Professional Luncheon Takeaways

The Positives of the U.S. Census

Mere weeks before my graduation from NAU (and my subsequent departure from Flagstaff) the 2010 Census was in full-swing. I, a somewhat rebellious, soon-to-be college graduate who didn’t call Flagstaff home, pondered purpose of my Census voice, especially since I had already begun packing to be able to head home (to Tucson).

Quite honestly, I still don’t understand the point of me saying I was a Flagstaff resident–I’m not there any more. My person could have been much better counted in Tucson, at least I was planning on calling that place home for a little bit longer.

Today, I attended the November Luncheon for American Advertising Federation Nashville (AAFN). Guest speaker, Dr. Leobardo Estrada with UCLA, spoke on the impact the soon-to-be released 2010 census data will have on the advertising/communication industries.

During his presentation, Estrada stressed the idea that, as advertising professionals, we need to consider other ethnicities as our main target audiences. From his data, he made note of 16 states that represent a majority of the population increase in America. For instance, the population in Arizona has increased around 24 percent from 2000 to 2010; Tennessee’s increased around 9 percent. A majority of the people who represent the increased number belong to an ethnicity other than white.

One thing I noticed (independent from the lecture) was that I represented one of a handful of younger professionals present at the luncheon. Another was that many questions were asked regarding mixed couples in advertising and racial identity with brands. The two may not go hand-in-hand, but I wouldn’t look twice at an ad featuring a mixed couple nor would I identify more with a brand based on the ethnicity of the models in the ads. Maybe that’s just me or maybe it’s not.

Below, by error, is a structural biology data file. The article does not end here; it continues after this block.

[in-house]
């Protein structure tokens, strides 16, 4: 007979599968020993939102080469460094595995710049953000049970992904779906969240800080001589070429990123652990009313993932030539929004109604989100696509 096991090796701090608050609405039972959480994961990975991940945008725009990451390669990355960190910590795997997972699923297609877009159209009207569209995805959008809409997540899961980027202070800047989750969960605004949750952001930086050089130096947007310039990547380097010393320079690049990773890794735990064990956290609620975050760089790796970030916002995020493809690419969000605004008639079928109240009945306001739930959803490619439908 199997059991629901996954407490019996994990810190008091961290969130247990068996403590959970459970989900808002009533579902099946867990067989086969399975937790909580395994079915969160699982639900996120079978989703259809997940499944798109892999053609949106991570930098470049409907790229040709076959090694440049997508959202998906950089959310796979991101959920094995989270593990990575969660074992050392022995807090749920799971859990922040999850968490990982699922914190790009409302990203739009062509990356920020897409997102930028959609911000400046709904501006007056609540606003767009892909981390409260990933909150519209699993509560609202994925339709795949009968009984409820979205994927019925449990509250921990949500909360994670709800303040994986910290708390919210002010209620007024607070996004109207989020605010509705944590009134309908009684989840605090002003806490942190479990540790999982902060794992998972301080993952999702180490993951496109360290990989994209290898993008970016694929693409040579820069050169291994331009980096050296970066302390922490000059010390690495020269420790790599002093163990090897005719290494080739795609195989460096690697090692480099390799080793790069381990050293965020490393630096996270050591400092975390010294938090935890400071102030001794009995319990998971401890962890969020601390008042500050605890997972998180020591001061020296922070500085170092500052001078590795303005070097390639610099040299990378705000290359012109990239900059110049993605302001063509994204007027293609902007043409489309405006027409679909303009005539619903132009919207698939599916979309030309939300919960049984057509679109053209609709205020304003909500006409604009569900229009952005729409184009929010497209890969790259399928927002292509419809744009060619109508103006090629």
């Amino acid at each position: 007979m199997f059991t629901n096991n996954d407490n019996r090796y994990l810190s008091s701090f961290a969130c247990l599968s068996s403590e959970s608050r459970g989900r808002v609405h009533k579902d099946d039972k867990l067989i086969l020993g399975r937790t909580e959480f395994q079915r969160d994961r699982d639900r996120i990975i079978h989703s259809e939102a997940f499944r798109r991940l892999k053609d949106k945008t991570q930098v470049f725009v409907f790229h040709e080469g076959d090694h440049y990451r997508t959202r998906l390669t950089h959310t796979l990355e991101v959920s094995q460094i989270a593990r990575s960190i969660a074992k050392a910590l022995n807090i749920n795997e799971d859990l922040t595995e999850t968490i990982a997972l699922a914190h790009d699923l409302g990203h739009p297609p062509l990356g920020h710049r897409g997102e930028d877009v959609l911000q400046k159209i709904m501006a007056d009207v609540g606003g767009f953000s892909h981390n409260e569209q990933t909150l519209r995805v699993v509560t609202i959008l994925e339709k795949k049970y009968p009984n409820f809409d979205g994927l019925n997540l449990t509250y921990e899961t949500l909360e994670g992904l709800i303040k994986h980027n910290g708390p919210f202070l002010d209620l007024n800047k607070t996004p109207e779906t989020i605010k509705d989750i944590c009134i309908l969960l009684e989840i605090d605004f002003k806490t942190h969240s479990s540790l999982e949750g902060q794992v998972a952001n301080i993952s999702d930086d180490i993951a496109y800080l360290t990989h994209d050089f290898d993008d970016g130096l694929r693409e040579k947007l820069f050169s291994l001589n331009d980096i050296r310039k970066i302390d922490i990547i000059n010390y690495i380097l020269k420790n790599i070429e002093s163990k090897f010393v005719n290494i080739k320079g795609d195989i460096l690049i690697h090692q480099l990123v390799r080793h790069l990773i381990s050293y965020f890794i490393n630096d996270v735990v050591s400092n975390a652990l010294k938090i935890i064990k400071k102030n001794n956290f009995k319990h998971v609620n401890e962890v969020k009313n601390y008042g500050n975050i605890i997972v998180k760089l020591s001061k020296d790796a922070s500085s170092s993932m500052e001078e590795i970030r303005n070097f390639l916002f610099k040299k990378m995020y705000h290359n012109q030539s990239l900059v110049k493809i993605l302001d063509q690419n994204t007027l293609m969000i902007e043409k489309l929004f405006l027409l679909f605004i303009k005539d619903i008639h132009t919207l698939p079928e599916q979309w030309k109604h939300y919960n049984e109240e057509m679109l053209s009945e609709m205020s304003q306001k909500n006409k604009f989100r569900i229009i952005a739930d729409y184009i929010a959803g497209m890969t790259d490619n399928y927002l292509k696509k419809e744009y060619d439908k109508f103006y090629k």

In my opinion, Millennials are more tolerant of each other, regardless of race. We were raised, or at least I was, to accept each other as equals–no more, no less. Things that other generations may notice like the ethnicity of a model in an ad may affect their decision-making about a product, but not ours.

In short, the numbers may show that we need to start marketing to broader ranges of ethnicities due to their increased numbers in society. But, maybe it’s time to start shifting the ads anyway because we’re at a point when an age group has entered the market who doesn’t identify with products or companies based on ethnicity, but rather they choose to identify with a product because they can and want to.

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